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written by Robert Royal, January 06, 2014
Martin: MOI?

And Andrew: It's probably a combination of factors, but let's just say that in the nineteenth century, the Romantic sought to escape the esprit de geometrie of rationalism. So many of the great composers and musicians - and the concertgoers - had a confused but real sense of transcendence in Beauty. In the twentieth and twenty-first centuries, I think many more people assume that the question has been settled against transcendence, difficult to say why. But we're still escaping the deadly geometry, only the escape can't get outside this world.
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written by Craig Payne, January 06, 2014
I admit it--I am a pedantic nitpicker--so it's "Finnegans Wake," not "Finnegan's."

Otherwise, excellent article. Your story about reading Dante happened to me, too. (Also with Ciardi's translation!) It turned into truly a spiritual experience, and remains so, even after all these years.
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written by CCR from Buenos Aires, January 06, 2014
The geometrie of rationalism was a bad imitation of the logical matrix underlying the reality of Creation. In reacting against that, the Romantics jumped from the pan to the fire. The whole universe is fraught with rhythms and symmetries that reveal the primal order that comes from God's mind. The ancient artists knew that their art was a sort of liturgy that revealed God's order. They knew that all art has to elevate the people, getting them closer to God. Art is the process of revealing that hidden order to the human senses. That is why we are moved by old Greek and Roman temples but the Bauhaus atrocities elicit sadness and despair in so many. Even Marx was surprised by the way English women could be emotionally moved by an old piece of Greek drama (Trojan Women.) Our flight from the Classic aesthetic ideals gradually plunged the whole culture into chaos, right now the disorder has reached even morals and also the Church liturgy that once seemed impervious to the effect of those evil forces. In the beginning of Creation "the earth was a formless void and darkness covered the face of the deep" that is brought into order and light by God. We live in an era when art consists in destroying order while blinding humanity to the marvelous symmetries of God's creation sending the human intellect deeper and deeper into darkness.
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written by Santiago, January 06, 2014
You can't compare the use of heart in Pascal with the biblical use of it in the book of Jeremiah specifically without doing a lot of hermeneutical work. You can't just equate the two terms simply without analysis. How would you square Jeremiah with St Paul then, who tells us of truths known in the heart? Also, why does everyone leave out the second part of that line from Pascal: "The heart has its reasons which reason itself does not know: we know that through countless things." Also, the fragment continues: "I saw that the heart loves the universal being naturallly, and itself naturally, according to its own choice." But that choice is based upon the criteria for choice that the heart itself has. It just has to learn to follow them.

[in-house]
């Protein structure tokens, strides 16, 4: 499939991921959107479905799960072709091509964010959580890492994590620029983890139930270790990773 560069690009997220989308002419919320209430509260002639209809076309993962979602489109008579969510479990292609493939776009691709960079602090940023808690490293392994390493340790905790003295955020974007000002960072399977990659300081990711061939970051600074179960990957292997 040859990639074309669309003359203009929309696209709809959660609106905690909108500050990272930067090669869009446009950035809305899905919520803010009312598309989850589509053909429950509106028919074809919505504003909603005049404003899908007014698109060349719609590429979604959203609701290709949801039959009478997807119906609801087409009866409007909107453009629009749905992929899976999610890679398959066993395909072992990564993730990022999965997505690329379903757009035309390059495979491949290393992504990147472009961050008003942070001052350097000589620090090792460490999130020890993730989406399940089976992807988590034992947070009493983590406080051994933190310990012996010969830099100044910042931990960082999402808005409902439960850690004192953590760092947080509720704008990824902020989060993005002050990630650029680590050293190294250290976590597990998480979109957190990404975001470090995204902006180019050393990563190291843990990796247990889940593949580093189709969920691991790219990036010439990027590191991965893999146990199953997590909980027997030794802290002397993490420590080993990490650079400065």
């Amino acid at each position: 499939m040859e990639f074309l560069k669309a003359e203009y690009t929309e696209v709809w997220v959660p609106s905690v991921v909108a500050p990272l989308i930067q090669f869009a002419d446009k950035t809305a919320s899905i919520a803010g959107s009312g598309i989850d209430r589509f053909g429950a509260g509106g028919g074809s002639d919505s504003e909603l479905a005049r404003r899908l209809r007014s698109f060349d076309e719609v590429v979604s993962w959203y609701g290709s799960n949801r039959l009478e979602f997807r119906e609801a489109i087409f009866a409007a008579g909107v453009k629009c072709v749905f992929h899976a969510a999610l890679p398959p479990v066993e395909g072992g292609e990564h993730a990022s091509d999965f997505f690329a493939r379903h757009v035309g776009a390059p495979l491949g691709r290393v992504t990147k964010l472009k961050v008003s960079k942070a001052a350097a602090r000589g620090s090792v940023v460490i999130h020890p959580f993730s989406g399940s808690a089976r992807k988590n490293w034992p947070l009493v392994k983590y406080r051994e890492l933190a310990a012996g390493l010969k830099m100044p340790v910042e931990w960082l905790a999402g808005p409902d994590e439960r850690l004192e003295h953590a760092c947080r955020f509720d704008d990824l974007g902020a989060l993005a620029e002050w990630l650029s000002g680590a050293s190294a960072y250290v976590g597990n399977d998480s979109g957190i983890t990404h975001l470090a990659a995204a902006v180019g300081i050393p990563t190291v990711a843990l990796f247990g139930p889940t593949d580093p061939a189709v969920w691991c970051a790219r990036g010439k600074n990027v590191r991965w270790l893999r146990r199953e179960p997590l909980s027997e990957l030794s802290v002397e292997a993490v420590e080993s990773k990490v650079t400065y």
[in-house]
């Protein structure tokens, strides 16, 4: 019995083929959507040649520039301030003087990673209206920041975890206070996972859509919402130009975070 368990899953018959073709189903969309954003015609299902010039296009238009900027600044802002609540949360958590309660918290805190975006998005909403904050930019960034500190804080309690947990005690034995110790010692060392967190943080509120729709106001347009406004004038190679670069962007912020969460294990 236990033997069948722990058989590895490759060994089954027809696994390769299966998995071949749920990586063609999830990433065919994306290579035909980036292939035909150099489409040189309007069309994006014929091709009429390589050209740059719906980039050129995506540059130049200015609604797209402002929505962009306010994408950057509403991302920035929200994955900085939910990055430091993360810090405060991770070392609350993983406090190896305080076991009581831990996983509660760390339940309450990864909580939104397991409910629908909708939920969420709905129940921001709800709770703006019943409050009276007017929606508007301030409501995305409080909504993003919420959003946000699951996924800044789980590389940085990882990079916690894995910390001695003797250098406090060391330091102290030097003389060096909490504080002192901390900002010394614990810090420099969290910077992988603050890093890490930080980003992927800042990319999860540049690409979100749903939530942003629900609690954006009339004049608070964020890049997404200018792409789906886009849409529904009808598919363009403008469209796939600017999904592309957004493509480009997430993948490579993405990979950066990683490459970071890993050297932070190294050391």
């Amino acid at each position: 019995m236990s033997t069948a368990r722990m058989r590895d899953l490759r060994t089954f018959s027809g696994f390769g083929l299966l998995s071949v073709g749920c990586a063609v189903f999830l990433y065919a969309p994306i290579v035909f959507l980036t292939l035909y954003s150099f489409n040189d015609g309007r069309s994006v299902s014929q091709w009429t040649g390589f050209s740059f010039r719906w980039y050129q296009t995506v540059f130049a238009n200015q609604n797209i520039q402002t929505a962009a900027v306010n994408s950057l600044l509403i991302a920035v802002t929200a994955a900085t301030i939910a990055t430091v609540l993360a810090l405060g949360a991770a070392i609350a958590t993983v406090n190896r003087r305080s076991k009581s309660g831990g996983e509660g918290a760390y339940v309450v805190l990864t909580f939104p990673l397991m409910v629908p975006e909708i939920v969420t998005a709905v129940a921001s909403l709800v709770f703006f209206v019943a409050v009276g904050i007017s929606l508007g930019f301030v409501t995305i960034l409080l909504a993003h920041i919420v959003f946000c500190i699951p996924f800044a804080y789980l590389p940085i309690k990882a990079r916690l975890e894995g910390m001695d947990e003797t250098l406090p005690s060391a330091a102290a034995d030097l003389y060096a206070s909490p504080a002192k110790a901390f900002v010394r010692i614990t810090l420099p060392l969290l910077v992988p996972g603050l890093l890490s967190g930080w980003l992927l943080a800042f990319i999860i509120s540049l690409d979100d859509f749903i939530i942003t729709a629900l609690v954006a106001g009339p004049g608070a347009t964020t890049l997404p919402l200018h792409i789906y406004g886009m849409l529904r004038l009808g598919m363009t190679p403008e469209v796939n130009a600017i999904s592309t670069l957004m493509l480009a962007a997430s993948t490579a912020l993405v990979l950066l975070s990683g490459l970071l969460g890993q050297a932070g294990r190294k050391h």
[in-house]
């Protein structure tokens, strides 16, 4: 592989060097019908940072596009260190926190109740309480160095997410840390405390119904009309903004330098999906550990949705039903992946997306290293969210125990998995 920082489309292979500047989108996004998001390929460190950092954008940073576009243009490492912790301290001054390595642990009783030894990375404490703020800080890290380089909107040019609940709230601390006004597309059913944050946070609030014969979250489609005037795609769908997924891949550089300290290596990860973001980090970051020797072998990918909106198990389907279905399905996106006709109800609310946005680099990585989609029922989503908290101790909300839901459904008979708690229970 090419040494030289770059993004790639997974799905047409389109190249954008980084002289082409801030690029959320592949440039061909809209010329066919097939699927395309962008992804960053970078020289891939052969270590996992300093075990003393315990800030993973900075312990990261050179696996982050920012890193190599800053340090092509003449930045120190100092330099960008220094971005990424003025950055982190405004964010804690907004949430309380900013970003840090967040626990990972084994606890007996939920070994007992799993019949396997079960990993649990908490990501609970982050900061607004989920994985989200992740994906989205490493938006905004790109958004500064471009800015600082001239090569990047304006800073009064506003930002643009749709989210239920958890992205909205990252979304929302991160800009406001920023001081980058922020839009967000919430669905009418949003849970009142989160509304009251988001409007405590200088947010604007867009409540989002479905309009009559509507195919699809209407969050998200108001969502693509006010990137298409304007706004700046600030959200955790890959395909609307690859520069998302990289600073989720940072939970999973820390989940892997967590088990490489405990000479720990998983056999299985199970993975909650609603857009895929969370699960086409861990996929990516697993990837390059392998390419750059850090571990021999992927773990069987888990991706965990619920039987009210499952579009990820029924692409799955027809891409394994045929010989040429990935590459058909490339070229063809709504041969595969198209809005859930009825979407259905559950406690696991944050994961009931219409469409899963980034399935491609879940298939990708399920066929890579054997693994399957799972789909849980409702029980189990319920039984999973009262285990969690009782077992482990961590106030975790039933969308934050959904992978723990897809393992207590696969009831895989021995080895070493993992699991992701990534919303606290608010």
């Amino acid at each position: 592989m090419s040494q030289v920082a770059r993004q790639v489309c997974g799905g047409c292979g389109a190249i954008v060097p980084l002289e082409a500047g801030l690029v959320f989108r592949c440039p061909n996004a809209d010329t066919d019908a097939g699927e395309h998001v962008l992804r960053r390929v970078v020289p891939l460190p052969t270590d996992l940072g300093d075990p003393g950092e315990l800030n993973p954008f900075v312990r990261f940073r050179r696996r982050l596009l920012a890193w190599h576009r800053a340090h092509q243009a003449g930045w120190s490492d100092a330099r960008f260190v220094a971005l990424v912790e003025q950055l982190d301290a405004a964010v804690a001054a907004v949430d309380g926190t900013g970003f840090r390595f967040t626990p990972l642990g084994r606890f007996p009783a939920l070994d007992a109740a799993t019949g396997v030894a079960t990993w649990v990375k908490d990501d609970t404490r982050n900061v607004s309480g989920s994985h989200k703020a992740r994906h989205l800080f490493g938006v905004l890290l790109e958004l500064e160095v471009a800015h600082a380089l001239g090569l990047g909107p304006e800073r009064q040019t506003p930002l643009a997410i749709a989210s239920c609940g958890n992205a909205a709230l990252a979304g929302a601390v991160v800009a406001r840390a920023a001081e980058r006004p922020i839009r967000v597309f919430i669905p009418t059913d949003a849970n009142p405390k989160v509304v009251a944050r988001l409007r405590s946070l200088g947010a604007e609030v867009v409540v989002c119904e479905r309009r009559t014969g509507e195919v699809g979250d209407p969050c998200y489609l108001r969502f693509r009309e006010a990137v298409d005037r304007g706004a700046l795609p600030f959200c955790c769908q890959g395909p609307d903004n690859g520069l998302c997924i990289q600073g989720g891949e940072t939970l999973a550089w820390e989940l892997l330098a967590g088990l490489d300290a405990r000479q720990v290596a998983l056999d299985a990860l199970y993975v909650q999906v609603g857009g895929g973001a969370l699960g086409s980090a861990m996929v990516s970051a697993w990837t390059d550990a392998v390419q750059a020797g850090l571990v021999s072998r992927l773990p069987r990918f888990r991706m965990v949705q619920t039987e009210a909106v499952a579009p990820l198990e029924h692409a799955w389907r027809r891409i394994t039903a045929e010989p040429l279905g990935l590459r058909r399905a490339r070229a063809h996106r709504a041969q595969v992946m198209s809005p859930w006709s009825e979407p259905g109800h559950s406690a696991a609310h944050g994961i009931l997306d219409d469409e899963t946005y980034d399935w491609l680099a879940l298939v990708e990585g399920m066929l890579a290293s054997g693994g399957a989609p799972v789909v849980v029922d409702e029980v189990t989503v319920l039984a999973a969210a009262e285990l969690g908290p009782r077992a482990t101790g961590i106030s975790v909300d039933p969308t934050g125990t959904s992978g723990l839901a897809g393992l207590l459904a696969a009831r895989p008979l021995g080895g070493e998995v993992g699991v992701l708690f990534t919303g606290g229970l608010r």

I would say that it learns to follow them by being guided by true beauty. This is the intuition that Plato has in the Symposium, and it is preserved in the Christian tradition starting (at least) with Augustine.

There's nothing to fear, in either Beauty or Pope Francis.
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written by Dan, January 18, 2014
As a classical musician and practicing Catholic, I'll try to speak generally for composers, painters, sculptors, novelists, and poets, and also answer Andrew's questions, "Do you have any thoughts on why so many cultured musicians and concertgoers despise religion? Do they think their experiences of beauty place them above the constraints of religion?" Truthfully, we are so immersed in the incredibly difficult task of making beauty, so lost in its demanding intricacies of craftsmanship, so taken up with the demanding relationship between weak mind, weak body, and the production of the sublime, that we often lose any sense of wonder, of religious awe, at that which we have done. I think many artists are deeply religious in a sense, but we have grown tired from constructing the mosaic of the face of God, one tiny tile at a time. I count myself blessed that I can still occasionally weep and shake over that in which I'm involved. Beauty is natural to God but hard work to men, and if we artists, walking haggard and bloody down the street after a day of sausage-making, seem to sneer at you in your upscale sausage restaurant, it's not for the lack of religious impulse.